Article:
Aerial photos were also helpful in comparing the locational differences of the comparables. Two larger homes in the Historic District were both for sale for about 714 CUCs per square meter, whereas a smaller home inland in La Gloria neighborhood was listed for only 500 CUCs per square meter. In coastal areas property values lessen as one travels inland, and one advantage of being closer to the water for many Cuban citizens is the refreshing sea breezes that can cool down the heat in homes without air conditioning. The Historic District, on the other hand, was judged to be slightly superior to the subject neighborhood.

The lesson learned here is that there are an increasing number of Internet tools available to help with remote valuation – Google Earth, Google Translate, Internet archives, real estate listings, ads from tour guides, English teachers, real estate salespeople, etc.

Friday, January 20, 2023

German Property Portfolio Valuation


Four story commercial property in downtown Hannover 

The actual valuation assignment was to appraise a one-half ownership interest in four rental properties in the cities of Hannover and Kiel in Germany. These were multifamily, mixed use and one retail property. 

These interests were inherited by a U.S. citizen, but the other half owner is German. 

To value a partial interest, one has to discount for an owner’s lack of liquidity, lack of control, lack of marketability and lack of mortgage financing. 

Finding comparable sales is extremely difficult, especially in a country of such strict privacy laws as Germany, and because only about one out of about every 500 property sales in western capitalist societies are of fractional interests.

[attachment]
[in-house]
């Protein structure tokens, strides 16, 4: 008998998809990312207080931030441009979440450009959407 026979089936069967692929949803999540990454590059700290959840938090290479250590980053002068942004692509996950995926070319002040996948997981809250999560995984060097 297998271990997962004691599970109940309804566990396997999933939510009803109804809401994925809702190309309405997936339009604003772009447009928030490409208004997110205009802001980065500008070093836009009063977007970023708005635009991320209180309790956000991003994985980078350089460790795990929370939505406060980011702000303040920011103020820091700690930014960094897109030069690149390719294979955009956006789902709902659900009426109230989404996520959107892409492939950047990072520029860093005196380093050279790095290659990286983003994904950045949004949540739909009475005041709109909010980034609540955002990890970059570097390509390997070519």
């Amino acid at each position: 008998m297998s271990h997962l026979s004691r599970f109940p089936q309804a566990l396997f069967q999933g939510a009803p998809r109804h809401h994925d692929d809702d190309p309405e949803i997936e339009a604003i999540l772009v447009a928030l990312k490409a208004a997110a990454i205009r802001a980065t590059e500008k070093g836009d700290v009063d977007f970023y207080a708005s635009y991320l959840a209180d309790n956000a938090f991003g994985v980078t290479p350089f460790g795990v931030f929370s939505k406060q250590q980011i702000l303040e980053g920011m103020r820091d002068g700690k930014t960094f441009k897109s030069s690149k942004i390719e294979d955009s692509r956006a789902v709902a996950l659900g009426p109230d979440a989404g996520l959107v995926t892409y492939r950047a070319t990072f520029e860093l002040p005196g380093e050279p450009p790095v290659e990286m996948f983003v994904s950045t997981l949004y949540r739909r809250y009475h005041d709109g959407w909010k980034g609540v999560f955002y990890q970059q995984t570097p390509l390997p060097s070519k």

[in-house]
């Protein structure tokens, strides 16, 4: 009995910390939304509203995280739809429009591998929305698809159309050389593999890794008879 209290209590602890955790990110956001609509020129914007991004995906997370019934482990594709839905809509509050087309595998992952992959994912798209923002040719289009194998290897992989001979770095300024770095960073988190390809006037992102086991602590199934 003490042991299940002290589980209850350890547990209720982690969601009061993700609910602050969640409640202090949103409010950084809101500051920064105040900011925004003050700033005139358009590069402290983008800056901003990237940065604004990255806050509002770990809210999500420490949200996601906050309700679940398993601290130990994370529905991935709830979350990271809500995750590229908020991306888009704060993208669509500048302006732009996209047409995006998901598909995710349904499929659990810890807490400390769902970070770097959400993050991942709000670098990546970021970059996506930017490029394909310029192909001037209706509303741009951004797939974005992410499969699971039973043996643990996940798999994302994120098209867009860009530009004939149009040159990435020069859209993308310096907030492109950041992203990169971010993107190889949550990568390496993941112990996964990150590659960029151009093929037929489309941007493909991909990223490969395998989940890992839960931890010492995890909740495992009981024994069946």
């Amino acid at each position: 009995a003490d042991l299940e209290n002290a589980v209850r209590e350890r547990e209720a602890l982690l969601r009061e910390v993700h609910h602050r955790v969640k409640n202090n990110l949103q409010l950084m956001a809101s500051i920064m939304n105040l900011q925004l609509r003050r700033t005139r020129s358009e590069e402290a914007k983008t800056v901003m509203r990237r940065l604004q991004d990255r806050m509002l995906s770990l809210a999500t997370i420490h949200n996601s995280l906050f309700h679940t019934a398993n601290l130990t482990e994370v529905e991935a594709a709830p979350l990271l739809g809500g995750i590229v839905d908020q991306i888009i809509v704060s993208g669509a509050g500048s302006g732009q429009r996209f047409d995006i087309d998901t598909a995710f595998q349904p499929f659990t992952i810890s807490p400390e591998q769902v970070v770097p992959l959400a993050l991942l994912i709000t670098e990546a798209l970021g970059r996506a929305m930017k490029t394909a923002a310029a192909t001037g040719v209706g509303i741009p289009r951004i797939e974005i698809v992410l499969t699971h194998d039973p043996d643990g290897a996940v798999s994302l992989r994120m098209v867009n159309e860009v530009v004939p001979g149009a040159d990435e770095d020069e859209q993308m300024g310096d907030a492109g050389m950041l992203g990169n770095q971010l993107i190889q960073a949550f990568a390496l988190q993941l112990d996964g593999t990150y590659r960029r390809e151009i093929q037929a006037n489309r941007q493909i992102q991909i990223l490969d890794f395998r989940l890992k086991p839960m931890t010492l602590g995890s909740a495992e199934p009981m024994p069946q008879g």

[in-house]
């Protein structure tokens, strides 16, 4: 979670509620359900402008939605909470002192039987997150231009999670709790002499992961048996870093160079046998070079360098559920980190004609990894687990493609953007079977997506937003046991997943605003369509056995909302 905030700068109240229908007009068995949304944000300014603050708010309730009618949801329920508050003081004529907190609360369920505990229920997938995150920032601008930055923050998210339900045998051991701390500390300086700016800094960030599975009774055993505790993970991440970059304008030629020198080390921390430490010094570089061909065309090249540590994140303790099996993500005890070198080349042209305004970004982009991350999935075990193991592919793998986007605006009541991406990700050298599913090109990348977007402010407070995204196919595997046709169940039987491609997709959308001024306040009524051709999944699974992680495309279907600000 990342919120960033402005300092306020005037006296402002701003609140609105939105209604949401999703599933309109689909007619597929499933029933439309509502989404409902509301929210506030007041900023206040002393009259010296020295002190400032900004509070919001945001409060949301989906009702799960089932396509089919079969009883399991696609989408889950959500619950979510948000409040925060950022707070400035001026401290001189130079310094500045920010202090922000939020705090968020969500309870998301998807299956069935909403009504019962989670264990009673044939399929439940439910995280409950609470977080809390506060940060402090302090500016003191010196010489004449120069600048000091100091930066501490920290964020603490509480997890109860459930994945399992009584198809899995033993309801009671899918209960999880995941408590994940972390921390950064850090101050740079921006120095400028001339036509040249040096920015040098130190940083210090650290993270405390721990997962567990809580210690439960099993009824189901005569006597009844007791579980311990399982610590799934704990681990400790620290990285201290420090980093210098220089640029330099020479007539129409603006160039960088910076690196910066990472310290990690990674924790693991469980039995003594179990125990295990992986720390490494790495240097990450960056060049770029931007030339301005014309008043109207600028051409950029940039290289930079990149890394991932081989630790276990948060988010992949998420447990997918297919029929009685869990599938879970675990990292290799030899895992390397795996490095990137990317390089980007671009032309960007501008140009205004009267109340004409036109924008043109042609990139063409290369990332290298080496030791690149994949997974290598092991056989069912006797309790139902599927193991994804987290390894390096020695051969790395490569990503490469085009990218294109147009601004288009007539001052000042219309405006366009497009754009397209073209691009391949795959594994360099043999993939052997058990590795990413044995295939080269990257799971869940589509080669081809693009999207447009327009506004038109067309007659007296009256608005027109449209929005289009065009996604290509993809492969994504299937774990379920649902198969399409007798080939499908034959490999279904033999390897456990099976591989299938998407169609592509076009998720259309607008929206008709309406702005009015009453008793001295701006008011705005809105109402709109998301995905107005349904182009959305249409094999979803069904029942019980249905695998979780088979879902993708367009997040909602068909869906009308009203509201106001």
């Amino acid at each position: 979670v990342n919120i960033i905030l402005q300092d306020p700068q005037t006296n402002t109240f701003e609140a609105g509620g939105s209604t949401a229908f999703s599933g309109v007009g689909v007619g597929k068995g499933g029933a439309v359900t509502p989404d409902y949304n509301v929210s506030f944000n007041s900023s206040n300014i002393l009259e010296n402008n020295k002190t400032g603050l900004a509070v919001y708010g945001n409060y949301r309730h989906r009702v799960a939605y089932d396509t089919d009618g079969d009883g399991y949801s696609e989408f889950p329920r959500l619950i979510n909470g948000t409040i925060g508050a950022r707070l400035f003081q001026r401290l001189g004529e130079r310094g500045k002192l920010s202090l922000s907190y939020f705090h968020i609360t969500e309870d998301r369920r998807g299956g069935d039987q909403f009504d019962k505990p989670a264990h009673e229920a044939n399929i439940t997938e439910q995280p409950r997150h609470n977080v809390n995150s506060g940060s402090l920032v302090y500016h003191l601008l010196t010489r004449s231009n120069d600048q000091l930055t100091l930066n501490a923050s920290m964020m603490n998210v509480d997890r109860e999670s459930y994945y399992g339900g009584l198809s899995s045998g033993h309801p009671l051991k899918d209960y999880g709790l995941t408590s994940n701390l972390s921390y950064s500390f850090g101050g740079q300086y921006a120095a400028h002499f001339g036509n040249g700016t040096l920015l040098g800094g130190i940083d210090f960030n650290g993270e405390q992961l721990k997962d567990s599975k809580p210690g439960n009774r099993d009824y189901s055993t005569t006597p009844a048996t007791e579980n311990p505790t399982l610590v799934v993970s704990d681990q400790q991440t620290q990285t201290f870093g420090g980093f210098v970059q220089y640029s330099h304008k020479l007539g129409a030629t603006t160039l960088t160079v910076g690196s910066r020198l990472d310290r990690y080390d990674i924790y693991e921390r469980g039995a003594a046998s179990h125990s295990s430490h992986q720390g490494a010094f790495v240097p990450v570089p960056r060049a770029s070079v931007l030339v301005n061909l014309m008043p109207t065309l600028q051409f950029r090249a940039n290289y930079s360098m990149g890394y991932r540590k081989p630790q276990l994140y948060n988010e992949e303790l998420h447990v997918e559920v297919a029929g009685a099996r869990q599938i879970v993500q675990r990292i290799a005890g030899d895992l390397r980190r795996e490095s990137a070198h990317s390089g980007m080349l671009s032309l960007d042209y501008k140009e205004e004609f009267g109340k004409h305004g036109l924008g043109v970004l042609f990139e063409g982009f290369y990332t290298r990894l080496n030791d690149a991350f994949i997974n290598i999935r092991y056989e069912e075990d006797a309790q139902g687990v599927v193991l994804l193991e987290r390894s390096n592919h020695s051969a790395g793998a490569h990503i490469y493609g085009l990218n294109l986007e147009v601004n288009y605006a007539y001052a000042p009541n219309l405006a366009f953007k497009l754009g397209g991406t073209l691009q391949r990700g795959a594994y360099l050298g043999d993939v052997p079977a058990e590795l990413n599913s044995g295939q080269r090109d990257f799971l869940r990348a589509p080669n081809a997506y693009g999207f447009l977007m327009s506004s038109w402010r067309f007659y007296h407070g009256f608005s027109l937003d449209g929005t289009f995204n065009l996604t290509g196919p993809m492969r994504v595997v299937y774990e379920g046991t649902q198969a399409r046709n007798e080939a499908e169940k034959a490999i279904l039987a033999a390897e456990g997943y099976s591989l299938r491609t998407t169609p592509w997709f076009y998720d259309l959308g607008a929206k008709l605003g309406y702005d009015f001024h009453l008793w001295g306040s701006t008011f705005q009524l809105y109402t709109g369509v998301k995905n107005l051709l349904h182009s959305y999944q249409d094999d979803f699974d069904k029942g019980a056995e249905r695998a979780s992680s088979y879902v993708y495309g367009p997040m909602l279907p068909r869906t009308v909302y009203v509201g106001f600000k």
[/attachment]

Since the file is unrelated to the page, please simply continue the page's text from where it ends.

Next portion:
The ultimate intended user of the appraisal was the Internal Revenue Service, so the appraisal report had to be an English language report done by an IRS “qualified appraiser” who prepares an appraisal report compliant with USPAP, the Uniform Standards of Professional Appraisal Practice. Much of my international work is this kind – inheritances, gifts and the increase in tax basis to spouses of decedents. 

I used a technique known as “factor-based fractional discounting”, a technique developed by the Appraisal Institute, in which individual value factors are quantified and discounted, such as asset risk, profitability, condition, liquidity, diversification, size of interest, lack of control, quality of management and growth potential. I also had to do this method in my last jobs in Korea and Mexico as well as one of the French properties I handled in 2017.

The trip to Germany took place during the New Year Holiday, and it rained every day I was there.  I bought a raincoat of the German fashion name "Camp David", no relationship to the U.S. President's weekend white house. Here I am displaying it.

I finished the trip in the charming city of Hamburg. Perhaps John F. Kennedy would have said "Ich bin ein Hamburger!"